Tei, Gumby and Deva have been followed all weekend. When they pulled up at a stoplight and looked out their windows, they saw the San Diego Police. When they came out of Von's with bags of supplies, they were interrogated. When they grabbed a lift in a friend's truck, they were pulled over. Their crime? They volunteered as medics for the week of events around Beyond Biodevastation, a teach-in and protest against BIO, the biotech industry event being held this week in San Diego.
Ken and Mike, a couple of musicians from San Diego, were surrounded by three cop cars as they walked down the sidewalk with their drums. They were told they were being detained on reasonable suspicion: their instruments looked like weapons. They agreed to give their ID, but took the ID of the officers in return. Forced to wait on the sidewalk for almost 20 minutes, they decided to play. Under the watchful eye of four of San Diego's finest, they drummed their hearts out. When the cops could no longer take it, they were released.
Anthony, a volunteer with Food Not Bombs was carrying water and fruit to protesters at an action outside of Burger King. He was stopped, the police accusing him of providing ammunition for demonstrators to throw. When he explained he was simply trying to feed the protesters and make sure they were drinking plenty of water in the hot sun they let him go. But he was told if anyone threw anything, he would be arrested.
These activists are part of a relentless campaign of harassment against protestors in San Diego during this week's events. With the teach-in placid, the march pacific and no one wreaking any havoc, the San Diego Police Department have resorted to petty persecution. Protestors have been pulled over and cited for everything from bald tires to not changing the address on a license. On Sunday alone 25 citations were given, mostly for jaywalking. Sign carriers have had their sticks measured, resulting in at least one arrest for "possession of lumber." Virtually every demonstrator has a story.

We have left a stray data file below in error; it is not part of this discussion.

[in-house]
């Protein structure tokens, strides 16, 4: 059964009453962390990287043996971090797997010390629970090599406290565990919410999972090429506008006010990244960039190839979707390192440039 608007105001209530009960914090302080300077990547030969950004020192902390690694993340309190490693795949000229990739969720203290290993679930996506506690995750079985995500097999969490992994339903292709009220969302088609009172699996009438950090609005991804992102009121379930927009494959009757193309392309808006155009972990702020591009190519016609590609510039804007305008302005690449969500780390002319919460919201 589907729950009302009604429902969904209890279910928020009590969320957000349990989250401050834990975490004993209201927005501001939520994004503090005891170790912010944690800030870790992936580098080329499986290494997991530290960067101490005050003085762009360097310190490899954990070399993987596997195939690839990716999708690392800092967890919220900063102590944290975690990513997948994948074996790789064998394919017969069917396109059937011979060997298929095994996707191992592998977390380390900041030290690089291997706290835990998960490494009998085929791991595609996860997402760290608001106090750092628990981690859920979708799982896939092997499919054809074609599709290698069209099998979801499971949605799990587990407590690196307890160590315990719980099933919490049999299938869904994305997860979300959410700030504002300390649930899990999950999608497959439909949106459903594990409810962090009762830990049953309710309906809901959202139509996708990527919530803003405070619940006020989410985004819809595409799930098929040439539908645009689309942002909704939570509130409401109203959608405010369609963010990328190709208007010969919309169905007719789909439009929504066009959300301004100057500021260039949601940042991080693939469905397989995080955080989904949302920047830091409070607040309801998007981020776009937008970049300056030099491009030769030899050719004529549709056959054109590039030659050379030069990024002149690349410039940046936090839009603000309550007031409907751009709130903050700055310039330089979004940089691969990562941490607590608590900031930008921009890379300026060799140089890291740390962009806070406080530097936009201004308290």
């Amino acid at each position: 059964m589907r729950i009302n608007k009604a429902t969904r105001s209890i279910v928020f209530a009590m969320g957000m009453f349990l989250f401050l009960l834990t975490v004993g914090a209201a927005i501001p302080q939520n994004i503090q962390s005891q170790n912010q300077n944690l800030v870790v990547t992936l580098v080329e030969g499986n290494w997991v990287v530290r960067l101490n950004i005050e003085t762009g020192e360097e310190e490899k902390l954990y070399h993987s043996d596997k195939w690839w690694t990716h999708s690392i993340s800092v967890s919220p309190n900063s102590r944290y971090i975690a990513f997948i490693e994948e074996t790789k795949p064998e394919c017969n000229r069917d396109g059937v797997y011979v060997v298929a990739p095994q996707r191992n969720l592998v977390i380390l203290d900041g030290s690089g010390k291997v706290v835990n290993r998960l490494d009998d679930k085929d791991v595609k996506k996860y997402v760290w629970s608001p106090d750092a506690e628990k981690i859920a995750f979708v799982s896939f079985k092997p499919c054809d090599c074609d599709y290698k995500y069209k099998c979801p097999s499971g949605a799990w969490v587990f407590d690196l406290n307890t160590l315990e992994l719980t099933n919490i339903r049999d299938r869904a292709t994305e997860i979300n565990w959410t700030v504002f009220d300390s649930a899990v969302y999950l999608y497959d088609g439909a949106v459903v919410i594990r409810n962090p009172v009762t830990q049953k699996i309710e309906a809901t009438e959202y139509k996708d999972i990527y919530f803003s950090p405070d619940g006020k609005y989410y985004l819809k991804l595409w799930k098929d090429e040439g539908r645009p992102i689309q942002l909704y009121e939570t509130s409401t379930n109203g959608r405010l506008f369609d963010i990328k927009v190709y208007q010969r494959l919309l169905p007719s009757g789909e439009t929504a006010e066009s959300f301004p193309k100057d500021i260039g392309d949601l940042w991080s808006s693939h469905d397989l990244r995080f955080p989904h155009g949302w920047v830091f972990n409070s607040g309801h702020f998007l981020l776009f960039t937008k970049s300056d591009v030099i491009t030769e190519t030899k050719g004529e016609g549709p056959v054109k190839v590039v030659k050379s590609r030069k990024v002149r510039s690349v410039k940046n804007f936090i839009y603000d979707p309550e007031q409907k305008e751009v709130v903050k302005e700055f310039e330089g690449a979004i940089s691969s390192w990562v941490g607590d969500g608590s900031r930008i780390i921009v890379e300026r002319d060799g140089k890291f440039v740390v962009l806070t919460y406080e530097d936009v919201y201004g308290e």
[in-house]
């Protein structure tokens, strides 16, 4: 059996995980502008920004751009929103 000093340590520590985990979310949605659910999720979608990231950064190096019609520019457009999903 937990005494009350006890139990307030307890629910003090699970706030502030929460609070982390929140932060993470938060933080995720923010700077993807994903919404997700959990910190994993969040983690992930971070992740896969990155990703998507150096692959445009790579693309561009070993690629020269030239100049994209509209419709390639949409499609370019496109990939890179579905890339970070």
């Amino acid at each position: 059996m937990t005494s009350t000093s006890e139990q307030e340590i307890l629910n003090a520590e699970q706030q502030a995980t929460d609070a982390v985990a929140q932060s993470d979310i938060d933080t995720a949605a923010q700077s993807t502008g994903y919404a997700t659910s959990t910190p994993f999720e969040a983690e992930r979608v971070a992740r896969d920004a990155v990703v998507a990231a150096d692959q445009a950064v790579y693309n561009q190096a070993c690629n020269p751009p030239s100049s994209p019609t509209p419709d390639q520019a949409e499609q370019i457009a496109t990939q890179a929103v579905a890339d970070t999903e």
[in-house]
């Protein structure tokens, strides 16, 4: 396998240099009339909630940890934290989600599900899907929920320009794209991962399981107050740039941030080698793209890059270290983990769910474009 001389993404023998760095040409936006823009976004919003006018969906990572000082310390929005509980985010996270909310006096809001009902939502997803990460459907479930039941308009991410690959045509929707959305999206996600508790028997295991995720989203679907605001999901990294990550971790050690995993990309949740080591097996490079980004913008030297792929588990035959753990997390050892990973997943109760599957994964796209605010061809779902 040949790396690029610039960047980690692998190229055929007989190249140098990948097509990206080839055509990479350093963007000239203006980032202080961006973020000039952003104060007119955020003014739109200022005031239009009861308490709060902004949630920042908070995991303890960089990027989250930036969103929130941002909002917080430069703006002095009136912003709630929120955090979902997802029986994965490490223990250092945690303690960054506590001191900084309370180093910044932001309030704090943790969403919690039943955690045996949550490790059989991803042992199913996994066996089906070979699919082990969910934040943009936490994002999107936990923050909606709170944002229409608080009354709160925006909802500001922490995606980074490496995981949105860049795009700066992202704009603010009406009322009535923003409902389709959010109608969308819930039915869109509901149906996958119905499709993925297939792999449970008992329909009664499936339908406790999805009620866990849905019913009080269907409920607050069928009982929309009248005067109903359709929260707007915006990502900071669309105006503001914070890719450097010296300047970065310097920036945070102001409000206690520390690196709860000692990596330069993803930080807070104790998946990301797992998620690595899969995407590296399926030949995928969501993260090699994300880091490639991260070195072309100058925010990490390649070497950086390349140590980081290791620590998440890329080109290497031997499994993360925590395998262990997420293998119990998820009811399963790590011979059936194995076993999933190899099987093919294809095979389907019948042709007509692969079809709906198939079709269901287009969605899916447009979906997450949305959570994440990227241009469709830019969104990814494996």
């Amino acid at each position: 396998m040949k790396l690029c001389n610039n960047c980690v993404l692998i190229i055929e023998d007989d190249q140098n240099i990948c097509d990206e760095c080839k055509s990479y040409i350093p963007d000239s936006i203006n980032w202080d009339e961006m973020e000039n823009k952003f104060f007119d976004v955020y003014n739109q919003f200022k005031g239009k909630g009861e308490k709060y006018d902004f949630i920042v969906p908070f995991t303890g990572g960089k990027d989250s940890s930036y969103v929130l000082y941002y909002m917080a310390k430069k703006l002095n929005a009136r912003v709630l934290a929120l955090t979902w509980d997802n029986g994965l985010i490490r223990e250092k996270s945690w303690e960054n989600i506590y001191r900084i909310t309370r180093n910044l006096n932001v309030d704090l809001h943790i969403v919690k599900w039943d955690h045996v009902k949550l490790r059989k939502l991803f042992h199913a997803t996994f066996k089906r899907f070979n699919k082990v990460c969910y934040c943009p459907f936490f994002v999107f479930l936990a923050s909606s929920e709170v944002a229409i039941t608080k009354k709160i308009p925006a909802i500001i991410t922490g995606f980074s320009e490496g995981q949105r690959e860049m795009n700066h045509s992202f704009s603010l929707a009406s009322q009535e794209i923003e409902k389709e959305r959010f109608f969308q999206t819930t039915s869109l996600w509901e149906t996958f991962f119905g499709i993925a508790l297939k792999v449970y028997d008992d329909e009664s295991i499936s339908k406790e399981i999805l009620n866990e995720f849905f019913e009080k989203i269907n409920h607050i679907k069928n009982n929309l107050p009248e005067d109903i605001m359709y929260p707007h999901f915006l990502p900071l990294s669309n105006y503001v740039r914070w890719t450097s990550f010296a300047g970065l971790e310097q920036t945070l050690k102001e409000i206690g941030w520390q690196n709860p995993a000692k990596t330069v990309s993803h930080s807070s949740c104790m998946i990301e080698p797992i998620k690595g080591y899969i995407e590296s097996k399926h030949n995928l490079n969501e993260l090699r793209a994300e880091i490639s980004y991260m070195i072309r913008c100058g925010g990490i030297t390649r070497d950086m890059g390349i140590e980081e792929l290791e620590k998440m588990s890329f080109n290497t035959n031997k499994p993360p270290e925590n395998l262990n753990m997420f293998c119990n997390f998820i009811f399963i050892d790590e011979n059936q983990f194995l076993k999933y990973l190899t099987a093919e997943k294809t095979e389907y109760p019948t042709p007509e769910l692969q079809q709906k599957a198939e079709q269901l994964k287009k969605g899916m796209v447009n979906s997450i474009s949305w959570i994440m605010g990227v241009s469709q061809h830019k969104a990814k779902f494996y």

Siu Hin, an activist from Los Angeles was detained in the parking garage of a local mall, where his car was parked. He was approached by a plainclothes officer who had cited him and 20 other protestors the day before for jaywalking. His interrogation included allegations that he was loitering in the parking lot in order to commit rape, steal a car or solicit a homosexual advance. In reality, he was in the parking lot to keep his car from being towed, another tactic being used by the police.
The most menacing case of harassment involves Rampage and his friends, activists from Los Angeles. One of the protestors arrested in Long Beach on May Day, Rampage has six charges pending against him, including inciting a riot and disturbing the peace. He and his friends were followed continuously after they arrived in San Diego. At one point they were cornered by an unmarked and unidentified car who had been tailing them for hours. When they confronted the drivers of the car they were told, "Get the fuck out of San Diego." They were watched until they left.
In addition to these incidents, officers rifled through the supplies in the medics' tent on several occasions; a plane hired to pull a banner reading, "Biotech out of our bodies" was prevented from flying over the convention center by police helicopters, even though clearance had been given by Lindberg Field; and a natural science student was pulled from the registration line by police and prevented from registering for a public discussion on safety and regulations at the BIO conference.
Unfortunately, as the week progresses, so do the incidents of harassment. With two days left to go, there will certainly be more. Clearly, the first amendment carries an addendum in San Diego: exercise it at your own risk.